02 September 2013

How will the West react when the Sauds turn on their people?

Various Western nations, including Great Britain, the U.S. and France, are exhibiting great outrage against Syria's assaults on its own people. And outrage is indeed called for. Yet there is no small measure of hypocrisy about the West's righteous anger.

Another dictatorship in the Middle East, the misogynous Saud family of Saudi Arabia, may in the not too distant future see its people rise up against it. If, or perhaps when, they do, it will have massive arms with which to suppress them, courtesy of Western Nations. Indeed, it has already used its war machinery against a popular uprising, participating in the violent repression of legitimate dissent in Bahrain.

The contract between BAE Systems of the United Kingdom and Saudi Arabia, had by 2005 earned that company and its predecessor £43-billion with the potential of £40-billion more, the largest export agreement in British history. The biggest foreign military sale in U.S. history was signed with Saudi Arabia in 2012, worth a staggering $29.5-billion. Of the European Union countries, France leads the list with arms sales to the Sauds of €2.2-billion in 2010 alone. In a nice touch, the U.S. recently announced a $641-million sale of cluster bombs to their favourite customer.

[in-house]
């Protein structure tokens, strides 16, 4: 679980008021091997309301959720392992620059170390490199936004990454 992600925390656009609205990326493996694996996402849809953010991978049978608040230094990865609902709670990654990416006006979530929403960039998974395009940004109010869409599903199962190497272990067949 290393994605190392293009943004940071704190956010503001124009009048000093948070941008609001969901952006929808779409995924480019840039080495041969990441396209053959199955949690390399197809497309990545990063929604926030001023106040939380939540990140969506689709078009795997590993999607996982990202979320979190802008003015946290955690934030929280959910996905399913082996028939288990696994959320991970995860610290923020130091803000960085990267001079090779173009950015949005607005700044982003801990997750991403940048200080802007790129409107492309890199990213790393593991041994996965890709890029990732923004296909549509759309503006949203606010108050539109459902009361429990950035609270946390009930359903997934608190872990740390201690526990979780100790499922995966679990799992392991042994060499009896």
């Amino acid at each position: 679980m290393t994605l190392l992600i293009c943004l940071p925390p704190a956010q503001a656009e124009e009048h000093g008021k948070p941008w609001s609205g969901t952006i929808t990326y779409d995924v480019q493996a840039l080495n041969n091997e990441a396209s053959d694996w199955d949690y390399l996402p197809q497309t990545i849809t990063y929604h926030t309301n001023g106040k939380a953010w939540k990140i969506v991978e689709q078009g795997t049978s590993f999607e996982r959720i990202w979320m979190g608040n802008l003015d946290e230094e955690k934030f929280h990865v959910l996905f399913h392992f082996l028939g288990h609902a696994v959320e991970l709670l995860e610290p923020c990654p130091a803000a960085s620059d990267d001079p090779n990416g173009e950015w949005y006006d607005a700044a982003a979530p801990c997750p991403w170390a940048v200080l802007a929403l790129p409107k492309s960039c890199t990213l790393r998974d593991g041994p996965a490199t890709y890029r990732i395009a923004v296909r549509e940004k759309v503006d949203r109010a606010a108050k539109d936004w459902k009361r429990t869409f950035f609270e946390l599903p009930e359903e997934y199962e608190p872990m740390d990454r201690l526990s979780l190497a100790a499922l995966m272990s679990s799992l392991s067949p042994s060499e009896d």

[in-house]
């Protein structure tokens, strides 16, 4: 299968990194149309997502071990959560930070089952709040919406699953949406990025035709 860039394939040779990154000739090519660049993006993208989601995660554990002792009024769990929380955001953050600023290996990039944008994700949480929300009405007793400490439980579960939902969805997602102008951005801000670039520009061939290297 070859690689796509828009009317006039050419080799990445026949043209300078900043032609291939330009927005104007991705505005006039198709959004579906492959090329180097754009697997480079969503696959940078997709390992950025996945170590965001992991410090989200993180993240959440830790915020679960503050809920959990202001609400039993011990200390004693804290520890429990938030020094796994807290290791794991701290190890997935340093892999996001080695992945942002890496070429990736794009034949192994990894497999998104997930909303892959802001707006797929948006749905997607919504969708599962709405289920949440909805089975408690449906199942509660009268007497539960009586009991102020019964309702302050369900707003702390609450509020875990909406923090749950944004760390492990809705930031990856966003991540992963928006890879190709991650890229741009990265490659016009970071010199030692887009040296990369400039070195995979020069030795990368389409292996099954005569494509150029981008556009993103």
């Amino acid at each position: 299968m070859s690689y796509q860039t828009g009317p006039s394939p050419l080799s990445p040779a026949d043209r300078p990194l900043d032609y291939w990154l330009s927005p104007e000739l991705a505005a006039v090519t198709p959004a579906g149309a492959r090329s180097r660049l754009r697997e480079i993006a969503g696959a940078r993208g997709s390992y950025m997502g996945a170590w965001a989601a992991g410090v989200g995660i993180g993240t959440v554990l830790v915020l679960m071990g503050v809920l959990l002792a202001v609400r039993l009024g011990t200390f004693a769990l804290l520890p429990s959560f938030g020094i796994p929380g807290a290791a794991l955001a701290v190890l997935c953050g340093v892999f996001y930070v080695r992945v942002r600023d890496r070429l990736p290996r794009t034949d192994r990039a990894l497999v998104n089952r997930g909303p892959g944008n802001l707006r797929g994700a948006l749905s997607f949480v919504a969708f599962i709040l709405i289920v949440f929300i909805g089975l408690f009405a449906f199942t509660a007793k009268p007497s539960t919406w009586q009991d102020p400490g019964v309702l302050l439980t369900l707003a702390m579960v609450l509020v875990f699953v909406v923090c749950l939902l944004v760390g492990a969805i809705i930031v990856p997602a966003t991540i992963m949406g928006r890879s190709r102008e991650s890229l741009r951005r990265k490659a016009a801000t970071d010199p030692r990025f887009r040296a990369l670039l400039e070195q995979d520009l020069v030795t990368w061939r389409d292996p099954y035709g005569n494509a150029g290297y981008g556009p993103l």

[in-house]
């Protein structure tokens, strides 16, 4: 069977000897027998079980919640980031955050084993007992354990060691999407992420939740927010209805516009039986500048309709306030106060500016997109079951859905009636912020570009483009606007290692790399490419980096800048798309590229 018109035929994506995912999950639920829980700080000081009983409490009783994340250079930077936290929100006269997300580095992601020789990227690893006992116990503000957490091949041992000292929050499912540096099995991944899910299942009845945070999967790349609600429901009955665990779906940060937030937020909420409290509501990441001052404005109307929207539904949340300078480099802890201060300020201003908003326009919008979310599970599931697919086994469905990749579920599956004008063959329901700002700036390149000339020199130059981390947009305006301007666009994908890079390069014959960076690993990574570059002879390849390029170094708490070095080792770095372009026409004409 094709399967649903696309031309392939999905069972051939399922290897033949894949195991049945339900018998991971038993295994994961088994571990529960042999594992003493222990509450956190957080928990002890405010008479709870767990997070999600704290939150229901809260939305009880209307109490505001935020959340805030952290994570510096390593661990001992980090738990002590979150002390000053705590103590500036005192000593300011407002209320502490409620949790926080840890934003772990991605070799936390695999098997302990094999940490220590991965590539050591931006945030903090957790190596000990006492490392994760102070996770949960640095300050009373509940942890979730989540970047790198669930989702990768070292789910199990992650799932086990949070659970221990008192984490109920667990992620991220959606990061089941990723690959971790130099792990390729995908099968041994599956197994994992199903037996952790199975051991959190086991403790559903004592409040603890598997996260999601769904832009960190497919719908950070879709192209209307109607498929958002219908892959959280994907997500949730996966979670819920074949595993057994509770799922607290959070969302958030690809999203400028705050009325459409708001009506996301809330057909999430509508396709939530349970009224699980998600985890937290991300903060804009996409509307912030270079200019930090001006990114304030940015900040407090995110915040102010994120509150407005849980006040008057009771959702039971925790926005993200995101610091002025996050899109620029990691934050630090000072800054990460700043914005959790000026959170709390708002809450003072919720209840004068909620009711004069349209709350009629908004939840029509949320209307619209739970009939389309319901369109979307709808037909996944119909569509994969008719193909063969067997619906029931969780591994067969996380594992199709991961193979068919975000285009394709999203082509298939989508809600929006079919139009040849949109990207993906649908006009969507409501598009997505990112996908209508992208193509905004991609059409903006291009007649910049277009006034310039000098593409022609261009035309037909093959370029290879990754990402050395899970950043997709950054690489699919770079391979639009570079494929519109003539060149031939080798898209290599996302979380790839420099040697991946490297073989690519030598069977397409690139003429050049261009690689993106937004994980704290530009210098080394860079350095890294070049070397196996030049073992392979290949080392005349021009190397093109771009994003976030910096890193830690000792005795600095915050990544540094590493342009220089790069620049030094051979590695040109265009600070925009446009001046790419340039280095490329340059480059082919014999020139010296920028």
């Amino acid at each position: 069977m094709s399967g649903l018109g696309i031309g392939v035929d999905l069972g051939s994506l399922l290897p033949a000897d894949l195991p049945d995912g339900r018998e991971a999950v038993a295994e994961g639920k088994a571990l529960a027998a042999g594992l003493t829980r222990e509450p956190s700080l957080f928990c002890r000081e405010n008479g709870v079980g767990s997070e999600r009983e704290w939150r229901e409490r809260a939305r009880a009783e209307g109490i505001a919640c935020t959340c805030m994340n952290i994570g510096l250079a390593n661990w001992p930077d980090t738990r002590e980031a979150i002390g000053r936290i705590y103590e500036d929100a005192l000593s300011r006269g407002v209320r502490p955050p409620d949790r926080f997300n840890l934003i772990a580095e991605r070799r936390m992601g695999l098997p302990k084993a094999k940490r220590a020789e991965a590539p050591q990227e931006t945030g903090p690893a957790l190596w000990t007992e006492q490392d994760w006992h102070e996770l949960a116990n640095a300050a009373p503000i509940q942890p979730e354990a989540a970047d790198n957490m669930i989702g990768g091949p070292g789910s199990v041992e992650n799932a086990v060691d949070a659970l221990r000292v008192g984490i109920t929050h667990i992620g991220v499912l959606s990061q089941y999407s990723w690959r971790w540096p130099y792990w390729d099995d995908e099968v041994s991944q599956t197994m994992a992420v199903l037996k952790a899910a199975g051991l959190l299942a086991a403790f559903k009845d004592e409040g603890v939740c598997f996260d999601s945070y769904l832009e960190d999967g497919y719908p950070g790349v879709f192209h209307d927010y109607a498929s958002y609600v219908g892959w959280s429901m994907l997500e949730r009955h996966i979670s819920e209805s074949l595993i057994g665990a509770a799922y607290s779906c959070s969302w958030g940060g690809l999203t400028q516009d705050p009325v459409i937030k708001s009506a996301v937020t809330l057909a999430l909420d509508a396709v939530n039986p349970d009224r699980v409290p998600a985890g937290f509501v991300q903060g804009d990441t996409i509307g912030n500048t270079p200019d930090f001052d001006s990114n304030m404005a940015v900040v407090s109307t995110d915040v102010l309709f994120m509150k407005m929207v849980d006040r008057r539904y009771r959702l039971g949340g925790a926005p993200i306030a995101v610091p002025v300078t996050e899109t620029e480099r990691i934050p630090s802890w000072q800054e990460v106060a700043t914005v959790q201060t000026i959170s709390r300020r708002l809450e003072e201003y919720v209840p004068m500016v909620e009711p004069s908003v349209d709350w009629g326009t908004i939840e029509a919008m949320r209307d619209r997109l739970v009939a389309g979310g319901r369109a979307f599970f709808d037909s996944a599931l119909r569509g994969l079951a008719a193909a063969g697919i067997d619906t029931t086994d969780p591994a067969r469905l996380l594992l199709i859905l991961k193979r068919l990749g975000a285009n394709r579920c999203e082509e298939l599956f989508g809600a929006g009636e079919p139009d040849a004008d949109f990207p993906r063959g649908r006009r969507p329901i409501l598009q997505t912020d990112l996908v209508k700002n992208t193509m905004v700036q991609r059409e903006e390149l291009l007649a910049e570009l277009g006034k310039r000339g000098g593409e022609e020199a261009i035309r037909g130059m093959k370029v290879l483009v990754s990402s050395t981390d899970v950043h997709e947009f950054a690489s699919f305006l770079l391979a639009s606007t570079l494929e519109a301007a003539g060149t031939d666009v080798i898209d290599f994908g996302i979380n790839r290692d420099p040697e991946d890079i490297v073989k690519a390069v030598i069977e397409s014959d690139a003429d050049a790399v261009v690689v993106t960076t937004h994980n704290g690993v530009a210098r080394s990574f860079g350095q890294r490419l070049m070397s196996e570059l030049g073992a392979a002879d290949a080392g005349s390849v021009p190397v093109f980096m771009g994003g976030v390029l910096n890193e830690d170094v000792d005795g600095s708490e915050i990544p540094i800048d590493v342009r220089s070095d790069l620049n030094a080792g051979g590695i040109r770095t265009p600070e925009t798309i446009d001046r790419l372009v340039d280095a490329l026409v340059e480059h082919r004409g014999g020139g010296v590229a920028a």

Ironically, Saudi Arabia continues to depend on the United States to guarantee its external security while it focuses its military might domestically—countering terrorism, suppressing dissidents and maintaining its iron grip on its own society.

While Western nations rail against Bashar al-Assad for using his military to kill his own people, those same nations arm to the teeth the thugs who may well be the next butchers of their citizens.

1 comment:

  1. Great post. The predominant population in the Saudi's oil field regions is Shia. That's a big factor in the House of Saud backing Wahhabism. It's also why we in the west turn a blind eye to the Saudi government's oppression of the Shia Saudi population.

    In the U.S. and Canada, they don't even exist.